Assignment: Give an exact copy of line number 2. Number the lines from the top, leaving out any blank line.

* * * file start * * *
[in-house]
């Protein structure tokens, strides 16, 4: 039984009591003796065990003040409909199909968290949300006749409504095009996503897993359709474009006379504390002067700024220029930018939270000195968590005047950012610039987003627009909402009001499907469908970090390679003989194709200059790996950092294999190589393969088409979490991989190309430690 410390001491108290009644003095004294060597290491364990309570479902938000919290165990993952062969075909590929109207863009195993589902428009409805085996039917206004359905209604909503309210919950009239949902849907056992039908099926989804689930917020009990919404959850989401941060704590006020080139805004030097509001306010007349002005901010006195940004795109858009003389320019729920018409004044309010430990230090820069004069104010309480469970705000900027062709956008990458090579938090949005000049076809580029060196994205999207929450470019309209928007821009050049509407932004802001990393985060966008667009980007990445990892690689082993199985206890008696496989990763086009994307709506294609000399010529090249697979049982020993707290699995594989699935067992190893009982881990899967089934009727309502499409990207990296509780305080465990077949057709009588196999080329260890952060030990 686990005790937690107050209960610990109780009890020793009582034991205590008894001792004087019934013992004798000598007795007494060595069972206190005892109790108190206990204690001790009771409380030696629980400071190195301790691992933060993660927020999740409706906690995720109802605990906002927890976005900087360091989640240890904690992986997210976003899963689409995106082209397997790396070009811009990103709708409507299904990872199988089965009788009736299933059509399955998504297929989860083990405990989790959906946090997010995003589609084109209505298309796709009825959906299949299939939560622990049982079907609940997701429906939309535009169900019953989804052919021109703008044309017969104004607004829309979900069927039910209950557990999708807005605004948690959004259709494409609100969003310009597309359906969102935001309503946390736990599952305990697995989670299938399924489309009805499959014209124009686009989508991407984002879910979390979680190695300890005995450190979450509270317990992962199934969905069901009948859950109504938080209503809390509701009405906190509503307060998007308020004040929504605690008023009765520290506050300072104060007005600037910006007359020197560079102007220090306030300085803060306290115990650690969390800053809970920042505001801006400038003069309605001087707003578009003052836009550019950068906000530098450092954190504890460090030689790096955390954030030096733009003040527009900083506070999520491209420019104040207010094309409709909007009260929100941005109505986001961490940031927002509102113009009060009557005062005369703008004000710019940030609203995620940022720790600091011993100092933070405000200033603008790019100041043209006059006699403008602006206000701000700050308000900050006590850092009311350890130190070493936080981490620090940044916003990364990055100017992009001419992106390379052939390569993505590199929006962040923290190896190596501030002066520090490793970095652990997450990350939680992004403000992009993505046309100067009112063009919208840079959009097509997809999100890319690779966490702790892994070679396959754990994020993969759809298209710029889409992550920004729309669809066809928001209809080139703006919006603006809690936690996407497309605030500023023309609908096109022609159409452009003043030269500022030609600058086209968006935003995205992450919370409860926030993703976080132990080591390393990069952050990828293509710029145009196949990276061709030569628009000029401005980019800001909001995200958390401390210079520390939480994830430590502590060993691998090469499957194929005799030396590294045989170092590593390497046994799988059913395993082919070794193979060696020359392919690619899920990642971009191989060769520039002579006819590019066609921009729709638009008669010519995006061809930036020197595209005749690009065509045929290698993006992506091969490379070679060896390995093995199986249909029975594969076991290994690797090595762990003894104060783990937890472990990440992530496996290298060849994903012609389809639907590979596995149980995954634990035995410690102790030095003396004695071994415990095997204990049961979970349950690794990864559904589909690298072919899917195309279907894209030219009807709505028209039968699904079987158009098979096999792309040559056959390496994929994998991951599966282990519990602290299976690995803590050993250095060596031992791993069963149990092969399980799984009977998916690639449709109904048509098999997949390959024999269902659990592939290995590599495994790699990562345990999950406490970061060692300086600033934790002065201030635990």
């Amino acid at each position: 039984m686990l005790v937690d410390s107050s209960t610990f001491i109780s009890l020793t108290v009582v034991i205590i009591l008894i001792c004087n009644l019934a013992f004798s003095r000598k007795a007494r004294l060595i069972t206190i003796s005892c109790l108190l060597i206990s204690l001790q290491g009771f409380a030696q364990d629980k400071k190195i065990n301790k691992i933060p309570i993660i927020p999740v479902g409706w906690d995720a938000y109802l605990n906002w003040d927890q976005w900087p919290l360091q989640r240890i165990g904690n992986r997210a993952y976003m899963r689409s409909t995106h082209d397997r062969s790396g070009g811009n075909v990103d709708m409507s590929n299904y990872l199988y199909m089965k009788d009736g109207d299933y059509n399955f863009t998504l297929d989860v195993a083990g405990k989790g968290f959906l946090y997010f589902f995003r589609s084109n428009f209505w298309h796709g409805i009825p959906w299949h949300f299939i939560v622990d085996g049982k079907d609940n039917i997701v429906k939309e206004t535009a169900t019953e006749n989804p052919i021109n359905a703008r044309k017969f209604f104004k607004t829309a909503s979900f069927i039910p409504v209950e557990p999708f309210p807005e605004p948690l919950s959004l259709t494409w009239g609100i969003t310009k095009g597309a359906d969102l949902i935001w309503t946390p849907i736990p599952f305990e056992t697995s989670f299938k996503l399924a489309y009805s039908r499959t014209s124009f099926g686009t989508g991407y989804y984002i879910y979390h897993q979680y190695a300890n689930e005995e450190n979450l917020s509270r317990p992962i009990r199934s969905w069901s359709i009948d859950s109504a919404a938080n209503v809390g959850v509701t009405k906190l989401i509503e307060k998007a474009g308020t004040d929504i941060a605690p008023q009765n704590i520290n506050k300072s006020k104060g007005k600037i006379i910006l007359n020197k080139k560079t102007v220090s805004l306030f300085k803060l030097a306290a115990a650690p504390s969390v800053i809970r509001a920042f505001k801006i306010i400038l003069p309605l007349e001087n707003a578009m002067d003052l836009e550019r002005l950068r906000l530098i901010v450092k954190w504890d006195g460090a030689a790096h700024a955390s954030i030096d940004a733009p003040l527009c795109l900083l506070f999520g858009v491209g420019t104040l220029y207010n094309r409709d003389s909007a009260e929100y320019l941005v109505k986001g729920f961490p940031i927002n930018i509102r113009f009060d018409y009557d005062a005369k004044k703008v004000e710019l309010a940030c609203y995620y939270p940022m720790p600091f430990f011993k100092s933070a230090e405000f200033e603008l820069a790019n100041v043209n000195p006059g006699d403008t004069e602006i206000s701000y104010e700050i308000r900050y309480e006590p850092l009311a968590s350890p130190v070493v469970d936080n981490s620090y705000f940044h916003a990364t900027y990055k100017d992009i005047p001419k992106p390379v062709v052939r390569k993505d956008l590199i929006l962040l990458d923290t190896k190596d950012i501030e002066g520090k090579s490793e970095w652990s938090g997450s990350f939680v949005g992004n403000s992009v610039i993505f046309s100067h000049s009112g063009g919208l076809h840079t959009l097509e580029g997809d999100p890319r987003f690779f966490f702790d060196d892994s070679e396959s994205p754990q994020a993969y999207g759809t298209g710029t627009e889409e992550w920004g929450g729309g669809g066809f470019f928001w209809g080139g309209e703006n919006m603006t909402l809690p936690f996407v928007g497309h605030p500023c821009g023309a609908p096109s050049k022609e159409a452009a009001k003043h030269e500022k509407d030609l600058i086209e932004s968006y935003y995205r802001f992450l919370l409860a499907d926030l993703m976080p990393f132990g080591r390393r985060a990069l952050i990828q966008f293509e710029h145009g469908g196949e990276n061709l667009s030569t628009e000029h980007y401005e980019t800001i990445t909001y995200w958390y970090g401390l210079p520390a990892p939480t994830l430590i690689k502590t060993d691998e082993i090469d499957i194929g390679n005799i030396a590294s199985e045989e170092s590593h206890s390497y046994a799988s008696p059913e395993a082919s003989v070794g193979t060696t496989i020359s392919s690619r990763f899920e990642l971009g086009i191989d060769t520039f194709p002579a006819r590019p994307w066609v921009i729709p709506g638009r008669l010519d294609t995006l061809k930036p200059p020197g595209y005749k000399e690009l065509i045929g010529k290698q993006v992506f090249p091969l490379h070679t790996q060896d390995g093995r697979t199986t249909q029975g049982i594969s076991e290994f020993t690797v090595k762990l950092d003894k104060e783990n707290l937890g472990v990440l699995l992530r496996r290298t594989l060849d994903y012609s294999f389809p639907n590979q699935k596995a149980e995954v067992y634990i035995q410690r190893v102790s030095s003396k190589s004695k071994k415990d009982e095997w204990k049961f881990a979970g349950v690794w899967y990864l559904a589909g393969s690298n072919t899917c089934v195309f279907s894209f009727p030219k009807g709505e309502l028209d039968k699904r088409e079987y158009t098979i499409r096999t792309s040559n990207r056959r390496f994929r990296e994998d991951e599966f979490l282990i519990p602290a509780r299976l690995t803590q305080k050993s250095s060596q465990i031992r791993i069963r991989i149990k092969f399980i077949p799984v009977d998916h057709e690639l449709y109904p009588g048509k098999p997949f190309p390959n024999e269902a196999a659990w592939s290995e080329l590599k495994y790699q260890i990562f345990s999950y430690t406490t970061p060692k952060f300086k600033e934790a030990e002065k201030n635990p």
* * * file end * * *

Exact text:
């Protein structure tokens, strides 16, 4: 039984009591003796065990003040409909199909968290949300006749409504095009996503897993359709474009006379504390002067700024220029930018939270000195968590005047950012610039987003627009909402009001499907469908970090390679003989194709200059790996950092294999190589393969088409979490991989190309430690 410390001491108290009644003095004294060597290491364990309570479902938000919290165990993952062969075909590929109207863009195993589902428009409805085996039917206004359905209604909503309210919950009239949902849907056992039908099926989804689930917020009990919404959850989401941060704590006020080139805004030097509001306010007349002005901010006195940004795109858009003389320019729920018409004044309010430990230090820069004069104010309480469970705000900027062709956008990458090579938090949005000049076809580029060196994205999207929450470019309209928007821009050049509407932004802001990393985060966008667009980007990445990892690689082993199985206890008696496989990763086009994307709506294609000399010529090249697979049982020993707290699995594989699935067992190893009982881990899967089934009727309502499409990207990296509780305080465990077949057709009588196999080329260890952060030990 686990005790937690107050209960610990109780009890020793009582034991205590008894001792004087019934013992004798000598007795007494060595069972206190005892109790108190206990204690001790009771409380030696629980400071190195301790691992933060993660927020999740409706906690995720109802605990906002927890976005900087360091989640240890904690992986997210976003899963689409995106082209397997790396070009811009990103709708409507299904990872199988089965009788009736299933059509399955998504297929989860083990405990989790959906946090997010995003589609084109209505298309796709009825959906299949299939939560622990049982079907609940997701429906939309535009169900019953989804052919021109703008044309017969104004607004829309979900069927039910209950557990999708807005605004948690959004259709494409609100969003310009597309359906969102935001309503946390736990599952305990697995989670299938399924489309009805499959014209124009686009989508991407984002879910979390979680190695300890005995450190979450509270317990992962199934969905069901009948859950109504938080209503809390509701009405906190509503307060998007308020004040929504605690008023009765520290506050300072104060007005600037910006007359020197560079102007220090306030300085803060306290115990650690969390800053809970920042505001801006400038003069309605001087707003578009003052836009550019950068906000530098450092954190504890460090030689790096955390954030030096733009003040527009900083506070999520491209420019104040207010094309409709909007009260929100941005109505986001961490940031927002509102113009009060009557005062005369703008004000710019940030609203995620940022720790600091011993100092933070405000200033603008790019100041043209006059006699403008602006206000701000700050308000900050006590850092009311350890130190070493936080981490620090940044916003990364990055100017992009001419992106390379052939390569993505590199929006962040923290190896190596501030002066520090490793970095652990997450990350939680992004403000992009993505046309100067009112063009919208840079959009097509997809999100890319690779966490702790892994070679396959754990994020993969759809298209710029889409992550920004729309669809066809928001209809080139703006919006603006809690936690996407497309605030500023023309609908096109022609159409452009003043030269500022030609600058086209968006935003995205992450919370409860926030993703976080132990080591390393990069952050990828293509710029145009196949990276061709030569628009000029401005980019800001909001995200958390401390210079520390939480994830430590502590060993691998090469499957194929005799030396590294045989170092590593390497046994799988059913395993082919070794193979060696020359392919690619899920990642971009191989060769520039002579006819590019066609921009729709638009008669010519995006061809930036020197595209005749690009065509045929290698993006992506091969490379070679060896390995093995199986249909029975594969076991290994690797090595762990003894104060783990937890472990990440992530496996290298060849994903012609389809639907590979596995149980995954634990035995410690102790030095003396004695071994415990095997204990049961979970349950690794990864559904589909690298072919899917195309279907894209030219009807709505028209039968699904079987158009098979096999792309040559056959390496994929994998991951599966282990519990602290299976690995803590050993250095060596031992791993069963149990092969399980799984009977998916690639449709109904048509098999997949390959024999269902659990592939290995590599495994790699990562345990999950406490970061060692300086600033934790002065201030635990």